Brandi Fields hopes to combine outstanding patient care in nursing with her passion for diversity and inclusion education. (Photo by LaVell D. Monger)
She had already accepted a position elsewhere last spring when Brandi Fields got the call to pack her bags: she had been admitted into the MedStar Georgetown Nurse Residency Program in oncology.
It was just two days after her interview, and the then-soon-to-be University of Missouri–St. Louis graduate was stunned to receive a call so quickly and to hear directly from a manager straight from the hospital floor.
But Fields’ story is full of surprising turns. She had wanted to be a music producer until rehab after an ACL tear piqued her interest in health care. And despite an externship and practicum in oncology, Fields had been thinking she would be an intensive care unit nurse.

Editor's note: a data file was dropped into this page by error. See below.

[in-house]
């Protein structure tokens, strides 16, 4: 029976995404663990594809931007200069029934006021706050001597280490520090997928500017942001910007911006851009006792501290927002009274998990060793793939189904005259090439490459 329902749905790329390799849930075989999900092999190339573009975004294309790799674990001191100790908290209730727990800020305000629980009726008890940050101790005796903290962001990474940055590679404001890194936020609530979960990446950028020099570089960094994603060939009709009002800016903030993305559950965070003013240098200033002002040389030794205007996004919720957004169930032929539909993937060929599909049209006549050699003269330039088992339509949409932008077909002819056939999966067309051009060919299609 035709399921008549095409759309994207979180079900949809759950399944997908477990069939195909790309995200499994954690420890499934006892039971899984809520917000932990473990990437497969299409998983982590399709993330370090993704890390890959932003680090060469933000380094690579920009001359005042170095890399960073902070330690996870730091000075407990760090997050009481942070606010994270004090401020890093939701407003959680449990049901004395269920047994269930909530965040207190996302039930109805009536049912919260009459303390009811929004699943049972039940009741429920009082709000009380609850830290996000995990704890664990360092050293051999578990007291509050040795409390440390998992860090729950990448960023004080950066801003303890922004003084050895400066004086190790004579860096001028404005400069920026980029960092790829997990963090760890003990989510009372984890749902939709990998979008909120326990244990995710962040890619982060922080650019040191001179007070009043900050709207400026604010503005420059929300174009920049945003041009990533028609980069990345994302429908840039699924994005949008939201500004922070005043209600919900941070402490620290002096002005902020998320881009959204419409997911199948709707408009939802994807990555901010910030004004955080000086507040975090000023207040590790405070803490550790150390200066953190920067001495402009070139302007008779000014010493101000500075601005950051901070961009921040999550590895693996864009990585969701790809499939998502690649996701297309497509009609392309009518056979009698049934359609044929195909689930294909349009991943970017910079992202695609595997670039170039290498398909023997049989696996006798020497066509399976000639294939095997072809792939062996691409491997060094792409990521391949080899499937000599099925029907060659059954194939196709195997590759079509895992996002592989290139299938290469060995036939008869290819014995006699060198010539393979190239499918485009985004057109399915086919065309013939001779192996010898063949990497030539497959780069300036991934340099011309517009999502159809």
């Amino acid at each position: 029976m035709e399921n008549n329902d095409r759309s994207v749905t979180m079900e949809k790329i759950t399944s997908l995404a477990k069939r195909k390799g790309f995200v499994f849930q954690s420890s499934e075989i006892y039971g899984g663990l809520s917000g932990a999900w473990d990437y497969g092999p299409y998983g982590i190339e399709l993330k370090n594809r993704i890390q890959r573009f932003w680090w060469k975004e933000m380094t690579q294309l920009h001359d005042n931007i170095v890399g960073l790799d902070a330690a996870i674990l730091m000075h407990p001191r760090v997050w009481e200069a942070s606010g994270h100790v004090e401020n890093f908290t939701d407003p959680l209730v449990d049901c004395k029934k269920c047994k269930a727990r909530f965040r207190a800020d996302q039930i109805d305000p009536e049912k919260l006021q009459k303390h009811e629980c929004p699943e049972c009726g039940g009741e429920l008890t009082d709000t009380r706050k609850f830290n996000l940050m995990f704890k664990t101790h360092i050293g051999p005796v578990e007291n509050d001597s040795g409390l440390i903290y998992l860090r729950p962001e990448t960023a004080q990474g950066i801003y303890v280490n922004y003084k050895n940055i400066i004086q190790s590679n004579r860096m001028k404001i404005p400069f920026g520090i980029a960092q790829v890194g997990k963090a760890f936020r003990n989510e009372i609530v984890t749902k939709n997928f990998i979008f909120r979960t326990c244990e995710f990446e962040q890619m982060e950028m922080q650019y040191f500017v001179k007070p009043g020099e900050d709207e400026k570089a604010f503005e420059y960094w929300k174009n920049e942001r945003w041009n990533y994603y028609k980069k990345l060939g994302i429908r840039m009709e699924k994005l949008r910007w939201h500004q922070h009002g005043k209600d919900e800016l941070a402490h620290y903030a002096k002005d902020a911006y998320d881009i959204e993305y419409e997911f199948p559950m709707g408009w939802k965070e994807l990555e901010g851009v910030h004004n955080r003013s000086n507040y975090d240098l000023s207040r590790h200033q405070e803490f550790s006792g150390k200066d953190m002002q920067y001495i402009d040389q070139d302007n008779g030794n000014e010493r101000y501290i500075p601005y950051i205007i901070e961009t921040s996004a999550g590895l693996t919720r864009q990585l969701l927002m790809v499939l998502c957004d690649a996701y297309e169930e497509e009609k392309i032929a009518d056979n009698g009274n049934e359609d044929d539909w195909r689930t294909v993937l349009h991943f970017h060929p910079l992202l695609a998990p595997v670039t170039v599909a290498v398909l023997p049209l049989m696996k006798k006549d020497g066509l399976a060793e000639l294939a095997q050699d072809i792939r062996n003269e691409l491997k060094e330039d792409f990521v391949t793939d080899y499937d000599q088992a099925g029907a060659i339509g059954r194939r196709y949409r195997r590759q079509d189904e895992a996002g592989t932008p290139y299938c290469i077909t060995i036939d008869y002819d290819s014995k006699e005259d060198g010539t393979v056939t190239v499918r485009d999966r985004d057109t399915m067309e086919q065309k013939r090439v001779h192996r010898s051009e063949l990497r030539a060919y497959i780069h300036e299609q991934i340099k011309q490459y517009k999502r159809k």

That position she had accepted was with Saint Louis University Hospital’s trauma ICU program. But while interviewing, Fields had fallen in love with the newly renovated Georgetown bone marrow transplant oncology unit.
Oncology sidled onto Fields’s radar while applying to the UMSL/Barnes Jewish Hospital Summer Externship. She put down ICU and ER on her list of interests and was stumped for a third.
She noticed oncology was an option and thought of her grandmother, whose career had been working with medical documents at the University of Kansas Medical Center radiation oncology unit. When results were announced, Fields had a confirmed spot in that last-minute addition.
“Thank you, Grandma,” she said. “I think I was meant to be here.”
The externship went a long way toward healing Fields’ self-identified imposters syndrome. She also credits her faith for buoying her through self-doubt. She struggled most during fall semester of her senior year.
“Every other day I was quitting school in my head,” said Fields, relating a time she calls …